As FE reported earlier, the government intends to put green hydrogen consumption obligations on fertiliser producers and petroleum refiners to create a hydrogen value-chain in the country and bring down the costs of hydrogen production.
To expedite the uptake of green hydrogen, the government will come up with a production linked incentive (PLI) scheme for investors in electrolyser manufacturing, Union power minister RK Singh said on Wednesday. Electrolysers are used to produce green hydrogen using electricity generated from renewable sources such as solar and wind plants.
While delivering the keynote address at a webinar on green hydrogen organised by the Council on Energy, Environment and Water (CEEW), Singh said that as much as 8,800 mega-watt (MW) of electrolyser capacity is required to meet the demand of the obligated industries, if they are mandated to source even 10% of their requirements through domestic green hydrogen. The purchase obligation will be later increased to 20-25%.
As FE reported earlier, the government intends to put green hydrogen consumption obligations on fertiliser producers and petroleum refiners to create a hydrogen value-chain in the country and bring down the costs of hydrogen production. Though there are sufficient capacities of installed and upcoming renewable energy generation sources in the country, the shortage of electrolysers can become a roadblock for meeting the estimated requirement on green hydrogen. The PLI scheme can begin with manufacturing capacity of around 10,000 MW. According to experts, such electrolyser manufacturing capacity may require investments between Rs 15,000-20,000 crore. “We are also proposing to come up with viability gap funding (VGF) for green hydrogen in heavy mobility,” Singh said, adding that the steel sector may also be roped in to use domestic green hydrogen.
Prime Minister Narendra Modi, on August 15, had announced the National Hydrogen Mission as the government explores ways to reduce dependence on imported products such as crude oil and natural gas. Though the current electrolyser capacity globally is around 2,000 MW, given the potential of green hydrogen becoming the emissions-free future fuel, many countries have charted out plans to set up large electrolyser capacities. The European Union plans to install 6,000 MW of electrolyser capacity by 2024 and 40,000 MW by 2030, by when it hopes to produce 10 million tonne of green hydrogen. The cost of electrolysers has the highest share in the total production cost of green hydrogen, which currently needs a sizeable sum of $3.6-5.8/kg to manufacture.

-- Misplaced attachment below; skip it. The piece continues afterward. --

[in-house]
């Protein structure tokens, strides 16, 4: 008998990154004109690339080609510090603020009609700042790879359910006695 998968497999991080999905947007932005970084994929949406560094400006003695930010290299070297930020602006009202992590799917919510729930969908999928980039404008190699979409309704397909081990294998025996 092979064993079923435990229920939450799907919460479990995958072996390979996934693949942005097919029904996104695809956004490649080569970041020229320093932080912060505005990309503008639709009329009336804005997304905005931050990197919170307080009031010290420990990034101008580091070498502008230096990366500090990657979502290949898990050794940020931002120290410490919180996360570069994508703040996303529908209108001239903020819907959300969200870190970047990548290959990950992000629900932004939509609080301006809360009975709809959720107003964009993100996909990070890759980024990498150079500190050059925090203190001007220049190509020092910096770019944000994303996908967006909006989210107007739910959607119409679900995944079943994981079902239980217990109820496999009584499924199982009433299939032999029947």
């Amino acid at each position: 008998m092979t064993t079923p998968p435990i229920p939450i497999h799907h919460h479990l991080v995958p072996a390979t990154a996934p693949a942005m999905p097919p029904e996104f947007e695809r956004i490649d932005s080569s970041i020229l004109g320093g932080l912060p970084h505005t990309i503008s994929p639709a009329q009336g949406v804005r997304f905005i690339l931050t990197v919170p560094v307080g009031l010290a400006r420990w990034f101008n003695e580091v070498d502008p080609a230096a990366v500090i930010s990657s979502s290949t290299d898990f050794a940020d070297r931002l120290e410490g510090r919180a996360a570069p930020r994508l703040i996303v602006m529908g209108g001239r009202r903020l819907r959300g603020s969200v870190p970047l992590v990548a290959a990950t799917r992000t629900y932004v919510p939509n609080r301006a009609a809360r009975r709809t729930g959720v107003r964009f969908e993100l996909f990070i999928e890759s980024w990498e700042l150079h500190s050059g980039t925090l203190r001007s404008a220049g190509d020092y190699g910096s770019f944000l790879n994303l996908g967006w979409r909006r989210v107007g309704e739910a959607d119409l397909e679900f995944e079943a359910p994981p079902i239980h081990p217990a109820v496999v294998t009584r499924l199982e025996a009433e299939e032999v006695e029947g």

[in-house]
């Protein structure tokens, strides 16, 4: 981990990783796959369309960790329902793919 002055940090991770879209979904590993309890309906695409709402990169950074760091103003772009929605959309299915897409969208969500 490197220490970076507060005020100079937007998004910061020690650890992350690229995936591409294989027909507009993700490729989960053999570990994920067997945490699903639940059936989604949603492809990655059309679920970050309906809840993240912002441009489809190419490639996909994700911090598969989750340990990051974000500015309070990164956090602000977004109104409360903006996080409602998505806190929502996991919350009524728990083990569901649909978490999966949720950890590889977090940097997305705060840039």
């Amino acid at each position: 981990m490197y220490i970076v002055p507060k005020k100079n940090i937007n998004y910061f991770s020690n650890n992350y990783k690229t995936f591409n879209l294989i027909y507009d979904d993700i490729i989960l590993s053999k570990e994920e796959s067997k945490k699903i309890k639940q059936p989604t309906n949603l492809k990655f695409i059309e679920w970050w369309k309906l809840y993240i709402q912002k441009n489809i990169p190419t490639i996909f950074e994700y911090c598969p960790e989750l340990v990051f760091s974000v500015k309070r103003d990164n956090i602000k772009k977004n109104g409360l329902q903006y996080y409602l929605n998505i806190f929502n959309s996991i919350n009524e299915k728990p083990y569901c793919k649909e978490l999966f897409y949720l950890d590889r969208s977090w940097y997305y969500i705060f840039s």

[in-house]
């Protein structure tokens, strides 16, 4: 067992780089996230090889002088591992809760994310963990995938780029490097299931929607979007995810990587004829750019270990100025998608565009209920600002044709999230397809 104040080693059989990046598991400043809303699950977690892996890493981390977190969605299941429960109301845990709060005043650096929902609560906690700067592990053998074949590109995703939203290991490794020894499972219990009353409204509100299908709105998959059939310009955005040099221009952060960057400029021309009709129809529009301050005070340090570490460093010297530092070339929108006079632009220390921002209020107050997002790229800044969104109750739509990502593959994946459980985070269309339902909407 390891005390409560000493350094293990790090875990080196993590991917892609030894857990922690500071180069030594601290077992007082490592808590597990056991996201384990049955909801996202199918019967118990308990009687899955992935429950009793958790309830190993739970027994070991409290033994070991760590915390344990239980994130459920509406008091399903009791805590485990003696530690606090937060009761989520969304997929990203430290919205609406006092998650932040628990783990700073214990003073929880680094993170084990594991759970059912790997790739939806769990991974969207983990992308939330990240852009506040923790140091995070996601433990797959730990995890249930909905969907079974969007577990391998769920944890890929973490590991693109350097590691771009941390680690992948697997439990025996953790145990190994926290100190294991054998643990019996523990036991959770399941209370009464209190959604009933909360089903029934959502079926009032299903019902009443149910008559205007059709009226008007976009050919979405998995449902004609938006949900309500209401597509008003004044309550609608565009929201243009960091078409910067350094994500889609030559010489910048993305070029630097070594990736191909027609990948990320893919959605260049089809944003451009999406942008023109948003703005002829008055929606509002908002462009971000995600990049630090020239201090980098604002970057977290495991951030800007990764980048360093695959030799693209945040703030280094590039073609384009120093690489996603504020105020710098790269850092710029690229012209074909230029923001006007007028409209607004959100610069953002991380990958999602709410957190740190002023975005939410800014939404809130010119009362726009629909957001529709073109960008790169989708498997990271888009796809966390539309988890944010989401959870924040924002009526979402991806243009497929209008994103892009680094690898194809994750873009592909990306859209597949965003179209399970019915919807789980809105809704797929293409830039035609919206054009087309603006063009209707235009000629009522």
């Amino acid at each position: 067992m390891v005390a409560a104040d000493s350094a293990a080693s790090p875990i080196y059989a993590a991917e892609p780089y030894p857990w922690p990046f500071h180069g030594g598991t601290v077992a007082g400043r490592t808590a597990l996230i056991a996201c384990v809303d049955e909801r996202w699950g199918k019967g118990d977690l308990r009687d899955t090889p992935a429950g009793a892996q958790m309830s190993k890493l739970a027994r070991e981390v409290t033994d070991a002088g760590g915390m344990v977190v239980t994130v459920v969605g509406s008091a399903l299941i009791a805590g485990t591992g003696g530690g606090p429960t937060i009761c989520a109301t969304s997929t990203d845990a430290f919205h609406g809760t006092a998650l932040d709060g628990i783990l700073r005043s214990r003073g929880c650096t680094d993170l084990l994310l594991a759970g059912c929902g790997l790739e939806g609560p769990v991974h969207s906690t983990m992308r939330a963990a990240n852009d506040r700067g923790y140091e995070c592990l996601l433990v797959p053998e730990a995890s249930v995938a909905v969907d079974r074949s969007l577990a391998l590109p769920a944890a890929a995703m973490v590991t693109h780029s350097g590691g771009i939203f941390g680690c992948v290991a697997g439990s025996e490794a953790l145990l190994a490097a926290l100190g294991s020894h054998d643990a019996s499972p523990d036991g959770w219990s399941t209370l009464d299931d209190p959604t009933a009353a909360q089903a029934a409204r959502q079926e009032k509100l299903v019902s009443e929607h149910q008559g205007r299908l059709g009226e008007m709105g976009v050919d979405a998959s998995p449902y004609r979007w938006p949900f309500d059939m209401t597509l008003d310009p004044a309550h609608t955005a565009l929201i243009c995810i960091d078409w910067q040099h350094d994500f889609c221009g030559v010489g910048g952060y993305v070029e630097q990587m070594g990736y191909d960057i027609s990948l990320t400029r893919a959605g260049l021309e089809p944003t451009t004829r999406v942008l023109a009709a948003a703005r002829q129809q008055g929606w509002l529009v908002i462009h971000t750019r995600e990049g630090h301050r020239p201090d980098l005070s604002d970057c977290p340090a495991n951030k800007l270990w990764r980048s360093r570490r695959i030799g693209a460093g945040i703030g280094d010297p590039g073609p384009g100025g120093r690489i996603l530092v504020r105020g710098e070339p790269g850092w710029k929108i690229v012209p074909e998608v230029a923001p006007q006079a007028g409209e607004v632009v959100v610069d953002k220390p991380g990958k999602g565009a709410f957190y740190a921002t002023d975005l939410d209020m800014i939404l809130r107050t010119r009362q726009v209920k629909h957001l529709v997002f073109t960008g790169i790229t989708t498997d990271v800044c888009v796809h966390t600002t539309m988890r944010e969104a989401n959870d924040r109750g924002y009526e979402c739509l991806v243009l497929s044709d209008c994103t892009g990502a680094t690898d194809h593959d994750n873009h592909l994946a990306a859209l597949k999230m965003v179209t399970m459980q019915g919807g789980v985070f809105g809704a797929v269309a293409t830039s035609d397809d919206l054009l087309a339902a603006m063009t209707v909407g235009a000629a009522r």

Reliance Industries chairman Mukesh Ambani recently said that the company “will aggressively pursue” the target of bringing down the cost of green hydrogen to under $2 per kg “well before the turn of this decade”, and “India can set an even more aggressive target of achieving under $1 per kg within a decade”. An electrolyser manufacturing plant will be a part of the Rs 60,000-crore Dhirubhai Ambani Green Energy Giga Complex which RIL is currently developing in Jamnagar.
State-run Indian Oil recently said it will build the nation’s first green hydrogen plant at its Mathura refinery, using electricity from its wind power project in Rajasthan. NTPC also plans to produce green hydrogen on a commercial scale from part of the electricity generated by the solar panels to be installed in its upcoming 4,750 megawatt renewable energy park at Rann of Kutch.
Currently, the power generator is running a pilot project in its Vindhyanchal unit, where the cost of hydrogen is estimated to be around $2.8-3/kg. JSW Energy said in July its subsidiary JSW Future Energy has entered into a framework agreement with Australian Fortescue Future Industries to collaborate on green hydrogen production. US-headquartered renewable energy start-up Ohmium International has also recently launched a green hydrogen electrolyser gigafactory in Bengaluru.